Commonplace Book: Thoreau goes plectrum electrum

Compelling passages, notable quotables, bon mots, disjecta, ephemera, and miscellany.

December[1838]. A good book is the plectrum with which our silent lyres are struck.

Nov. 16[1850]. In literature it is only the wild that attracts us. Dullness is only another name for tameness. It is the untamed, uncivilized, free, and wild thinking in Hamlet, in the Iliad, and in all the scriptures and mythologies that delights us,–not learned in the schools, not refined and polished by art. A truly good book is something as wildly natural and primitive, mysterious and marvellous, abrosial and fertile, as a fungus or a lichen.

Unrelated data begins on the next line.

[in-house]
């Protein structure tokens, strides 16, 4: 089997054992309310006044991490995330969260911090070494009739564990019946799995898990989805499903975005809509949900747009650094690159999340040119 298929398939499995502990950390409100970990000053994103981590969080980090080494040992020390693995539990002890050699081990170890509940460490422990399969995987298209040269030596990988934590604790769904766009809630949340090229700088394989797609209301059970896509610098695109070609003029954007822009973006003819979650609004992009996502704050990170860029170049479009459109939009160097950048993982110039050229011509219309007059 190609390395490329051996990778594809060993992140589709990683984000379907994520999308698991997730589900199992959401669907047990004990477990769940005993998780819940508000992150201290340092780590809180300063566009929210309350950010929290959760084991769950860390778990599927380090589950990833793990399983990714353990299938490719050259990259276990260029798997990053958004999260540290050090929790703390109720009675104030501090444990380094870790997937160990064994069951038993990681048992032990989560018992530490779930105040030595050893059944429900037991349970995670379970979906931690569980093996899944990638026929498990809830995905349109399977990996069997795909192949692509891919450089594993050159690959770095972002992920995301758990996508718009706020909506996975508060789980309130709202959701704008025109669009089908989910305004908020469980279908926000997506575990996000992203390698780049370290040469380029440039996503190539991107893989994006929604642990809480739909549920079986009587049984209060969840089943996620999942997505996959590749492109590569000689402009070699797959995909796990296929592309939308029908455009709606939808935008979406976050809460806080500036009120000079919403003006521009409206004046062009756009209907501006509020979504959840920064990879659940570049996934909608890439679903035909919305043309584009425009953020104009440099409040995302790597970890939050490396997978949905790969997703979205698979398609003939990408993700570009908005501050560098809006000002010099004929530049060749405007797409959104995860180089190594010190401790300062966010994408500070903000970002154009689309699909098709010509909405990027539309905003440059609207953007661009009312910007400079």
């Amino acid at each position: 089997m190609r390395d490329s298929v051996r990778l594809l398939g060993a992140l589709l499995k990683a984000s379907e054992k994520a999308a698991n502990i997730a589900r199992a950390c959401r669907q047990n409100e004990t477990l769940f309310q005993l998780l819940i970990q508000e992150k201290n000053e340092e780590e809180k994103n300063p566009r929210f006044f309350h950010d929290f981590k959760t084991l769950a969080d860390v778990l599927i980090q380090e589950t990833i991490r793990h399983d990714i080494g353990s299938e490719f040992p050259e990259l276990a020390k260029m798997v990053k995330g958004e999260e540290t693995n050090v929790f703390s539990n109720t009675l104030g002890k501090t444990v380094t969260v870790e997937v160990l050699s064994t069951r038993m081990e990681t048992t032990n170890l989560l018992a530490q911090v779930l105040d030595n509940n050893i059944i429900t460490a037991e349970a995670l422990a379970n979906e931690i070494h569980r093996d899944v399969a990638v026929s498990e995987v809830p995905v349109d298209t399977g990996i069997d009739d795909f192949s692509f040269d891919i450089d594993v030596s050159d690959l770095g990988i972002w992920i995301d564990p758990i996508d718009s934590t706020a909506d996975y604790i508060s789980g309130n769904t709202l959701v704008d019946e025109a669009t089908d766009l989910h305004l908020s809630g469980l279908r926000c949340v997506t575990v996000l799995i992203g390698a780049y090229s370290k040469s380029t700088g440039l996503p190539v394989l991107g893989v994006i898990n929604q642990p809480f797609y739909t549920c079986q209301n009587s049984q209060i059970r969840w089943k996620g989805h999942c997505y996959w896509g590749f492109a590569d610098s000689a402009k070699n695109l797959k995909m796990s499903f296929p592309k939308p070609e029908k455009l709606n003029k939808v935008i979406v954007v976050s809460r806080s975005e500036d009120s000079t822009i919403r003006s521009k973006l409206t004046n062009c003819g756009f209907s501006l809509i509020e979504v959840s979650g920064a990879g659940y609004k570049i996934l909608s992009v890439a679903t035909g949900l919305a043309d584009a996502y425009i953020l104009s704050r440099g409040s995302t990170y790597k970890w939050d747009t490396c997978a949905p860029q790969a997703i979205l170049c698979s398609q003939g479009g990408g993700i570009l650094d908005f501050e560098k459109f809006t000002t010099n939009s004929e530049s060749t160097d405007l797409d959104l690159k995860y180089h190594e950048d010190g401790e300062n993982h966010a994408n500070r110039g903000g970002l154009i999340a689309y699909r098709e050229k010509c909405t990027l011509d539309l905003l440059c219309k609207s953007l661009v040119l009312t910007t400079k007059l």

From H.D. Thoreau: A Writer’s Journal, Selected and Edited with an Introduction by Laurence Stapleton (Dover Publications, 1960)

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